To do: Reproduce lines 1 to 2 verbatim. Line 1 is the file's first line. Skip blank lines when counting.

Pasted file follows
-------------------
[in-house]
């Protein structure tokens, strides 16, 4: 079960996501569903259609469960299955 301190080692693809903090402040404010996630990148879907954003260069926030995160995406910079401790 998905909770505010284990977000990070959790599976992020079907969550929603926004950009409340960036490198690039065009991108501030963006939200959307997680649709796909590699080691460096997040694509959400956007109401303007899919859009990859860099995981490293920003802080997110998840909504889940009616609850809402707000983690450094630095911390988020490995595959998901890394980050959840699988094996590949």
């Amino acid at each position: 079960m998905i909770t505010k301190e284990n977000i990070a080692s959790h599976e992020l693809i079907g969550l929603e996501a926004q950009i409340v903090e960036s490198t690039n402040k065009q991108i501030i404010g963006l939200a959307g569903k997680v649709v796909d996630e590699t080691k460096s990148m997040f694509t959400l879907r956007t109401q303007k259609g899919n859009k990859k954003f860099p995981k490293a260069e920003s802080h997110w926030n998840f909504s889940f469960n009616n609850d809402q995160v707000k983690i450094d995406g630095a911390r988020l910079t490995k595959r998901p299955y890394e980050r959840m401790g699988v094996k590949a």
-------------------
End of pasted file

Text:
[in-house]
């Protein structure tokens, strides 16, 4: 079960996501569903259609469960299955 301190080692693809903090402040404010996630990148879907954003260069926030995160995406910079401790 998905909770505010284990977000990070959790599976992020079907969550929603926004950009409340960036490198690039065009991108501030963006939200959307997680649709796909590699080691460096997040694509959400956007109401303007899919859009990859860099995981490293920003802080997110998840909504889940009616609850809402707000983690450094630095911390988020490995595959998901890394980050959840699988094996590949």